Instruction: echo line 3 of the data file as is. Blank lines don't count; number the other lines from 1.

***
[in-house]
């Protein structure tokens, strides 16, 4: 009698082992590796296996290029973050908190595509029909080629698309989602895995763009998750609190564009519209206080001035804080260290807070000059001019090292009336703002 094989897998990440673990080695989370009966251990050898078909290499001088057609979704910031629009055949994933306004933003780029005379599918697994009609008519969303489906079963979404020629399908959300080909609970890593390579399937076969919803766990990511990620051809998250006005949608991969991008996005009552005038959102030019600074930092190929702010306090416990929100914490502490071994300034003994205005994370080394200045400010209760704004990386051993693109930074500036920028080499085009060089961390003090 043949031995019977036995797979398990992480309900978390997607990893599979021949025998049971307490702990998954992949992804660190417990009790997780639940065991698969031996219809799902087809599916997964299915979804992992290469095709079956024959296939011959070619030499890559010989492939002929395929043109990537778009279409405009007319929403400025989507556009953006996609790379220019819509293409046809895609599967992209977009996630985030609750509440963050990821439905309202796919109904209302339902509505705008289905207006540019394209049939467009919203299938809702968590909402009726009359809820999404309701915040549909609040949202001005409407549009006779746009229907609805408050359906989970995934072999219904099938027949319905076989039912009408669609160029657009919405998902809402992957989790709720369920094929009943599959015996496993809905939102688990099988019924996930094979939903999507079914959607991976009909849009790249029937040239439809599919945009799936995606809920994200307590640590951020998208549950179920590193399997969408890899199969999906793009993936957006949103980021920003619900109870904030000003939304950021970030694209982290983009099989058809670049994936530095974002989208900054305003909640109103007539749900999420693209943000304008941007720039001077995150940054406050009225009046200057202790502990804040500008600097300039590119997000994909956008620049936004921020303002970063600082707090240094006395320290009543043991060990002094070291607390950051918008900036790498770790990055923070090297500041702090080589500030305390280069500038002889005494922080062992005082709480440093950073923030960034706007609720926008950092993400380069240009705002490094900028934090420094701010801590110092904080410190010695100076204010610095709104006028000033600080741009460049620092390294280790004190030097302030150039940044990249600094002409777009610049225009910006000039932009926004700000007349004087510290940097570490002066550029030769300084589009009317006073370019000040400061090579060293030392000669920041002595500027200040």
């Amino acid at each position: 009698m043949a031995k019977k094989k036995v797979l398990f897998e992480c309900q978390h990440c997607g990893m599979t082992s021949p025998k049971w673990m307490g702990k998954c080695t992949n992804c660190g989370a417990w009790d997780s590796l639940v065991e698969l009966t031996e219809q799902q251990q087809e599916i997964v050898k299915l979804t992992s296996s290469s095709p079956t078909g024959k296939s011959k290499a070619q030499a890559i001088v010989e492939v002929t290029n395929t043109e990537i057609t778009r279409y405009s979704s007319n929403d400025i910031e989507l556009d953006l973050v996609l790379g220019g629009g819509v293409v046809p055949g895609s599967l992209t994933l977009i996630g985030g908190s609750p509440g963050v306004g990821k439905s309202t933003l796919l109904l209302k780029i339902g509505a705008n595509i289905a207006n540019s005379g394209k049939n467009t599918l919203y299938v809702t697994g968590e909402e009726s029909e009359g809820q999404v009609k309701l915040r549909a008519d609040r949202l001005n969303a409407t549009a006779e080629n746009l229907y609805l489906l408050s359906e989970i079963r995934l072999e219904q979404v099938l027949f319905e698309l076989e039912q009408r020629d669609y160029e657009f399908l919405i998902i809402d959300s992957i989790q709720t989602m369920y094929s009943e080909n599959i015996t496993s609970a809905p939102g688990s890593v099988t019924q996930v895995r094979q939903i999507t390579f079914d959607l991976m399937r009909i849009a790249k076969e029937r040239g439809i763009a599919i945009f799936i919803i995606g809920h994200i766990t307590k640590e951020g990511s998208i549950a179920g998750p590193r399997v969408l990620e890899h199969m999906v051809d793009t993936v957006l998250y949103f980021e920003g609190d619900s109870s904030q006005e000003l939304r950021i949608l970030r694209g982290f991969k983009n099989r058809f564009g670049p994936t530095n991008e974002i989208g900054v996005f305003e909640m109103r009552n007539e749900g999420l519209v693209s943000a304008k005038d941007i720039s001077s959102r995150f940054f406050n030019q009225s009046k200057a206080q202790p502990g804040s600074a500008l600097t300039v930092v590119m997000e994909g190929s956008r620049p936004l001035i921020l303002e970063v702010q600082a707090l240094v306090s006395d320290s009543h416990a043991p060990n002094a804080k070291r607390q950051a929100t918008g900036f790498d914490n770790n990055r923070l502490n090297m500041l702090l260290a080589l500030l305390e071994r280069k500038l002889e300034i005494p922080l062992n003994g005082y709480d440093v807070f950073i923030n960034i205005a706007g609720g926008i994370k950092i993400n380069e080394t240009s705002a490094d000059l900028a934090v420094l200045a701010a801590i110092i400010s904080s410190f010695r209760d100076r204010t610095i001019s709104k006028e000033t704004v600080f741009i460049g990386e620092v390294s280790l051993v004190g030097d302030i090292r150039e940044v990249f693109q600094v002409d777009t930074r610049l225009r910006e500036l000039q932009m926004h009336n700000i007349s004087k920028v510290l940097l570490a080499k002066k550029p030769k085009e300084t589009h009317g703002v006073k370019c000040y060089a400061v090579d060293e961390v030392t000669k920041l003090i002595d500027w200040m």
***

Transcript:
């Amino acid at each position: 009698m043949a031995k019977k094989k036995v797979l398990f897998e992480c309900q978390h990440c997607g990893m599979t082992s021949p025998k049971w673990m307490g702990k998954c080695t992949n992804c660190g989370a417990w009790d997780s590796l639940v065991e698969l009966t031996e219809q799902q251990q087809e599916i997964v050898k299915l979804t992992s296996s290469s095709p079956t078909g024959k296939s011959k290499a070619q030499a890559i001088v010989e492939v002929t290029n395929t043109e990537i057609t778009r279409y405009s979704s007319n929403d400025i910031e989507l556009d953006l973050v996609l790379g220019g629009g819509v293409v046809p055949g895609s599967l992209t994933l977009i996630g985030g908190s609750p509440g963050v306004g990821k439905s309202t933003l796919l109904l209302k780029i339902g509505a705008n595509i289905a207006n540019s005379g394209k049939n467009t599918l919203y299938v809702t697994g968590e909402e009726s029909e009359g809820q999404v009609k309701l915040r549909a008519d609040r949202l001005n969303a409407t549009a006779e080629n746009l229907y609805l489906l408050s359906e989970i079963r995934l072999e219904q979404v099938l027949f319905e698309l076989e039912q009408r020629d669609y160029e657009f399908l919405i998902i809402d959300s992957i989790q709720t989602m369920y094929s009943e080909n599959i015996t496993s609970a809905p939102g688990s890593v099988t019924q996930v895995r094979q939903i999507t390579f079914d959607l991976m399937r009909i849009a790249k076969e029937r040239g439809i763009a599919i945009f799936i919803i995606g809920h994200i766990t307590k640590e951020g990511s998208i549950a179920g998750p590193r399997v969408l990620e890899h199969m999906v051809d793009t993936v957006l998250y949103f980021e920003g609190d619900s109870s904030q006005e000003l939304r950021i949608l970030r694209g982290f991969k983009n099989r058809f564009g670049p994936t530095n991008e974002i989208g900054v996005f305003e909640m109103r009552n007539e749900g999420l519209v693209s943000a304008k005038d941007i720039s001077s959102r995150f940054f406050n030019q009225s009046k200057a206080q202790p502990g804040s600074a500008l600097t300039v930092v590119m997000e994909g190929s956008r620049p936004l001035i921020l303002e970063v702010q600082a707090l240094v306090s006395d320290s009543h416990a043991p060990n002094a804080k070291r607390q950051a929100t918008g900036f790498d914490n770790n990055r923070l502490n090297m500041l702090l260290a080589l500030l305390e071994r280069k500038l002889e300034i005494p922080l062992n003994g005082y709480d440093v807070f950073i923030n960034i205005a706007g609720g926008i994370k950092i993400n380069e080394t240009s705002a490094d000059l900028a934090v420094l200045a701010a801590i110092i400010s904080s410190f010695r209760d100076r204010t610095i001019s709104k006028e000033t704004v600080f741009i460049g990386e620092v390294s280790l051993v004190g030097d302030i090292r150039e940044v990249f693109q600094v002409d777009t930074r610049l225009r910006e500036l000039q932009m926004h009336n700000i007349s004087k920028v510290l940097l570490a080499k002066k550029p030769k085009e300084t589009h009317g703002v006073k370019c000040y060089a400061v090579d060293e961390v030392t000669k920041l003090i002595d500027w200040m």